(I submitted last night this short piece for publication in the newsletter of the Michigan Chapter of the Anarchist Black Cross Network, a prison abolition group.)
On September 13, 2005, the Pennsylvania Auditor General issued an audit report of the Pennsylvania Correctional Industries. Among the several negative findings, one stands out: “PCI stockpiled $32 million in cash and investments from profits accumulated from sales made mostly to itself—that is, the Department of Corrections—and to other state departments.”
The “stockpile” was aggregated over a period of nine years, rising from $10M to $32M in just the last five years. The amount of the stockpile is equal to PCI’s entire annual budget. Cash can be easy to come by when you pay your workers well under a dollar an hour and your products are consistently priced among the highest (if not the highest) prices on the market compared to other prisons and private industry.
PCI pays workers from 19 cents an hour to a maximum of 42 cents an hour. “Production bonuses” can raise wages up to 70 cents an hour.
Although sales declined 25% during the five-year audit period, from $44M down to $33M, the prices charged for items ensured high profits. A foam mattress had a PCI price of $123.50, while a private vendor with whom the DOC also does business has the same product for $48.20. Dormitory beds are made in several states’ prison industries: the audit report cited six other states that charge from $121.00 to $310.00 for the finished product; PCI charges $997.18. Bed sheets come at a 50% premium; towels up to a 60% premium; and a washcloth around 40% more than prison industries in other states.
Who pays these premiums? The Pennsylvania taxpayer.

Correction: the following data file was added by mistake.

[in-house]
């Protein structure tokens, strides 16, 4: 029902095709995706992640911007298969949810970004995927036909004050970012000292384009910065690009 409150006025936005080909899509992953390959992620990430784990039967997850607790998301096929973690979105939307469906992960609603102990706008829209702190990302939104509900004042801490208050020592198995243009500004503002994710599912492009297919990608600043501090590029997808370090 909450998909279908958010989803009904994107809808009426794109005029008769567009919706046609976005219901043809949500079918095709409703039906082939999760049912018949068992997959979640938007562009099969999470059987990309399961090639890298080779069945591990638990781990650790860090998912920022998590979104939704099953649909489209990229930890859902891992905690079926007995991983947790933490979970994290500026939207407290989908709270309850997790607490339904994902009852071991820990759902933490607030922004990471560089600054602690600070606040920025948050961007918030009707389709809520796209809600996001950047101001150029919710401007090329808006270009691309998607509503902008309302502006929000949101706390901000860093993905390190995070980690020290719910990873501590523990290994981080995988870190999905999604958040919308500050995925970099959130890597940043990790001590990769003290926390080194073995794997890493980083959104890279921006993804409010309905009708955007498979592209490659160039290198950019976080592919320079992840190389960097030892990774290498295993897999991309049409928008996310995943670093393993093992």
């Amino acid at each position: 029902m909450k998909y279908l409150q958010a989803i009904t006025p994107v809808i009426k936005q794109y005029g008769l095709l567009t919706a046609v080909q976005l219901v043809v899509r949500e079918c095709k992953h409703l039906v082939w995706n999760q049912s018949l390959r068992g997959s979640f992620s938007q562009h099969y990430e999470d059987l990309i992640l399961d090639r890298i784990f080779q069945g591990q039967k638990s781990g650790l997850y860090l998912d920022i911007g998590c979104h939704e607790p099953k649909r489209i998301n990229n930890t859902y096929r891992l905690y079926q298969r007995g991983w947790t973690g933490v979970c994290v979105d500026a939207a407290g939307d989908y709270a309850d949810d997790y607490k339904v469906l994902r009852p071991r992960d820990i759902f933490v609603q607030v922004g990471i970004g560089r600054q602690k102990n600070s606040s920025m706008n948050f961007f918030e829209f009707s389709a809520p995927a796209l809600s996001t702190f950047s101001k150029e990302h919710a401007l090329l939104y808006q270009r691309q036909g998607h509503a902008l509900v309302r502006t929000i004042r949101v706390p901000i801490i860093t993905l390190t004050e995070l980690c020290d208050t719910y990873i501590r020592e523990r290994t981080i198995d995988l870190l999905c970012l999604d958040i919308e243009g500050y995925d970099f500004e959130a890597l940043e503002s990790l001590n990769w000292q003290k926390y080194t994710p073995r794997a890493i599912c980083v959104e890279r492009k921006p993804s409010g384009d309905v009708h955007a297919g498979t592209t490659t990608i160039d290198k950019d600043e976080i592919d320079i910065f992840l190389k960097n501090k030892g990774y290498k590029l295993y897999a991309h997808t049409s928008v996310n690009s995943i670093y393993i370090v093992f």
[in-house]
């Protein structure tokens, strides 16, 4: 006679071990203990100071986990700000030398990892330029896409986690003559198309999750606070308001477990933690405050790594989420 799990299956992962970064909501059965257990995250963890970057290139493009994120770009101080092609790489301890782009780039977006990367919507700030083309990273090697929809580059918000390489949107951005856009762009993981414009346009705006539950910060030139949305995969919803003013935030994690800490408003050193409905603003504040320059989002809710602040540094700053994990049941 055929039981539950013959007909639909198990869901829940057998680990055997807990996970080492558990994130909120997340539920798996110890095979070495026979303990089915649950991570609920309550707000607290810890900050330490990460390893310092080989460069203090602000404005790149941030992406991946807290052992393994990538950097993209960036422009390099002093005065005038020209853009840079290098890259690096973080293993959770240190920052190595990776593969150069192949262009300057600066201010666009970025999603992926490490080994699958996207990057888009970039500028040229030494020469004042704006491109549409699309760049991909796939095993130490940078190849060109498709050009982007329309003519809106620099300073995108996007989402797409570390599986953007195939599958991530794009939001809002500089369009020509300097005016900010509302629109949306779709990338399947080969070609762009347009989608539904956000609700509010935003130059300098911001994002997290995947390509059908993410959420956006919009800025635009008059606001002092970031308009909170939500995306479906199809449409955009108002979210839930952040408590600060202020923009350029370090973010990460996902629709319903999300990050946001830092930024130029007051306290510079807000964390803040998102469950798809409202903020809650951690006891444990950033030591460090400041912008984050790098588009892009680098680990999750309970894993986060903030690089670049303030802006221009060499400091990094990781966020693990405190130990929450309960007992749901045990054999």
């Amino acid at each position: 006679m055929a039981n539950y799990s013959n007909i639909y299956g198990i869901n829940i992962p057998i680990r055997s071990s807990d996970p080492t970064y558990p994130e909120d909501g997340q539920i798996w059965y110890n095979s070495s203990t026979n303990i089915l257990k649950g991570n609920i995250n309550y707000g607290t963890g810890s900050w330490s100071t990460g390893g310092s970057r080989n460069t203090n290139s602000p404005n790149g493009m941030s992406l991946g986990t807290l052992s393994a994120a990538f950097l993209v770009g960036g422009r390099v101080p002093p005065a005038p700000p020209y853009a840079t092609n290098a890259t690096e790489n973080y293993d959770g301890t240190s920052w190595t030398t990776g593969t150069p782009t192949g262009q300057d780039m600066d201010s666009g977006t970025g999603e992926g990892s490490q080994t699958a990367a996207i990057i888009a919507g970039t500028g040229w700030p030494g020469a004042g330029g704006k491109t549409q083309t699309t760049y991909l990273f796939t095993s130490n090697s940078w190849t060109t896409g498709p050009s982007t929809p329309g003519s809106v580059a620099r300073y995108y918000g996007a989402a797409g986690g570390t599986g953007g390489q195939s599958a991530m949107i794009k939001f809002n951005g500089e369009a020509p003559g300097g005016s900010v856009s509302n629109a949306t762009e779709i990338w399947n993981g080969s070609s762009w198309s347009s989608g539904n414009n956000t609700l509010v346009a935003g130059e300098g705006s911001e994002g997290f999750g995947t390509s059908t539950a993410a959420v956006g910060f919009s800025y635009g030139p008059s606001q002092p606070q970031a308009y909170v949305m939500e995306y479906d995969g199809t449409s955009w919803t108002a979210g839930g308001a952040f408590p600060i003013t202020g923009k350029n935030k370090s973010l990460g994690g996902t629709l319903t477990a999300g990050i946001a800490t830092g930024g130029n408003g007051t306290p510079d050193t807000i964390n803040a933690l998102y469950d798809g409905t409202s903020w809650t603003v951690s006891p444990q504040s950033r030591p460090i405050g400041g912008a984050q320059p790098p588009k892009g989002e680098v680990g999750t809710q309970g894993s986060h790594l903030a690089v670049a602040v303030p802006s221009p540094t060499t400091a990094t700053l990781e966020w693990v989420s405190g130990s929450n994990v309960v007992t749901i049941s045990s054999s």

Low costs and high prices make profit, which usually results in cash reserves. Cash reserves are common. But according to the Auditor General, a reserve of 10% to 15% of an annual budget ($3M to $5M in this instance) is appropriate. That is a far cry from the 100% reserve established here. To make matters worse, PCI did not use these excess funds to improve working conditions, training, or to expand their market.
The other findings in the audit report included:
PCI did not live up to its stated mission or its own strategic plans.
PCI did not maximize inmate employment. Even though inmate population grew, inmate employment decreased.
PCI used its excessive profits and high prices to subsidize 14 unprofitable businesses.
PCI used a one-time irregular accounting method to account for a $2 million giveback to the Department of Corrections.
PCI did not aggressively market its goods and services.
Press coverage from issuance of the report (September 13, 2005) to the time of this writing (February 24, 2006) has been dismal: one article on September 15, 2005, in the Pittsburgh Post-Gazette (Pennsylvania) on page B-1 that was 711 words long. Nothing has been published since. A follow-up audit is schedule for late 2007.
In a masterpiece of understatement, state Auditor General Jack Wagner said, "This program is not properly run and needs to be seriously overhauled."
Mismanagement and financial irregularities may not be new to government, nor are they unique to Pennsylvania. But to do it all on the back of inmates is shameful.
The Auditor General’s website has a press release and the full text of the report here.